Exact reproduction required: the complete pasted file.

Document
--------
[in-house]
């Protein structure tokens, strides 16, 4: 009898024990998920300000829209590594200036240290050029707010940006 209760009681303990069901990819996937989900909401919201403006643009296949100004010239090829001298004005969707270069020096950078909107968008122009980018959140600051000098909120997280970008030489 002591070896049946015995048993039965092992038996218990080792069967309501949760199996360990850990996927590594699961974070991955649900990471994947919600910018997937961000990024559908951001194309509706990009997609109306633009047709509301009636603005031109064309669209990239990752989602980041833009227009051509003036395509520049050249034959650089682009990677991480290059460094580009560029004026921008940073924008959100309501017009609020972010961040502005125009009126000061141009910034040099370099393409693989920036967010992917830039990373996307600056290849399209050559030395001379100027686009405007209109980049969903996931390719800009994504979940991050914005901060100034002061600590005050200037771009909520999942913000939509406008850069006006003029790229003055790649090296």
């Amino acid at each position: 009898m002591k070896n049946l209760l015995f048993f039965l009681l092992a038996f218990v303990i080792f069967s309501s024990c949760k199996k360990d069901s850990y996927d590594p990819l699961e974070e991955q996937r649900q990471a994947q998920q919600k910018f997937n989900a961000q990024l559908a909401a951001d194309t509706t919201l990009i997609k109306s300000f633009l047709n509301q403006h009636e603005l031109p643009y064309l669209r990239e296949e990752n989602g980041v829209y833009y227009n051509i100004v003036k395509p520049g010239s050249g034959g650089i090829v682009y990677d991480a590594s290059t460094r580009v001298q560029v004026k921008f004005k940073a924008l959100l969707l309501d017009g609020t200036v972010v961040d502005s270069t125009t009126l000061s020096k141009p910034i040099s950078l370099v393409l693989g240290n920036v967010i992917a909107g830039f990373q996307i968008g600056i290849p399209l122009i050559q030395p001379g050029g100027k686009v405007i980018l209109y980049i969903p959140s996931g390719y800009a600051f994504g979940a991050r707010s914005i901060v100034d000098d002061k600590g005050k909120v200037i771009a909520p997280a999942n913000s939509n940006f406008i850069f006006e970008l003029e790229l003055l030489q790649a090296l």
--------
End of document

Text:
[in-house]
């Protein structure tokens, strides 16, 4: 009898024990998920300000829209590594200036240290050029707010940006 209760009681303990069901990819996937989900909401919201403006643009296949100004010239090829001298004005969707270069020096950078909107968008122009980018959140600051000098909120997280970008030489 002591070896049946015995048993039965092992038996218990080792069967309501949760199996360990850990996927590594699961974070991955649900990471994947919600910018997937961000990024559908951001194309509706990009997609109306633009047709509301009636603005031109064309669209990239990752989602980041833009227009051509003036395509520049050249034959650089682009990677991480290059460094580009560029004026921008940073924008959100309501017009609020972010961040502005125009009126000061141009910034040099370099393409693989920036967010992917830039990373996307600056290849399209050559030395001379100027686009405007209109980049969903996931390719800009994504979940991050914005901060100034002061600590005050200037771009909520999942913000939509406008850069006006003029790229003055790649090296």
């Amino acid at each position: 009898m002591k070896n049946l209760l015995f048993f039965l009681l092992a038996f218990v303990i080792f069967s309501s024990c949760k199996k360990d069901s850990y996927d590594p990819l699961e974070e991955q996937r649900q990471a994947q998920q919600k910018f997937n989900a961000q990024l559908a909401a951001d194309t509706t919201l990009i997609k109306s300000f633009l047709n509301q403006h009636e603005l031109p643009y064309l669209r990239e296949e990752n989602g980041v829209y833009y227009n051509i100004v003036k395509p520049g010239s050249g034959g650089i090829v682009y990677d991480a590594s290059t460094r580009v001298q560029v004026k921008f004005k940073a924008l959100l969707l309501d017009g609020t200036v972010v961040d502005s270069t125009t009126l000061s020096k141009p910034i040099s950078l370099v393409l693989g240290n920036v967010i992917a909107g830039f990373q996307i968008g600056i290849p399209l122009i050559q030395p001379g050029g100027k686009v405007i980018l209109y980049i969903p959140s996931g390719y800009a600051f994504g979940a991050r707010s914005i901060v100034d000098d002061k600590g005050k909120v200037i771009a909520p997280a999942n913000s939509n940006f406008i850069f006006e970008l003029e790229l003055l030489q790649a090296l």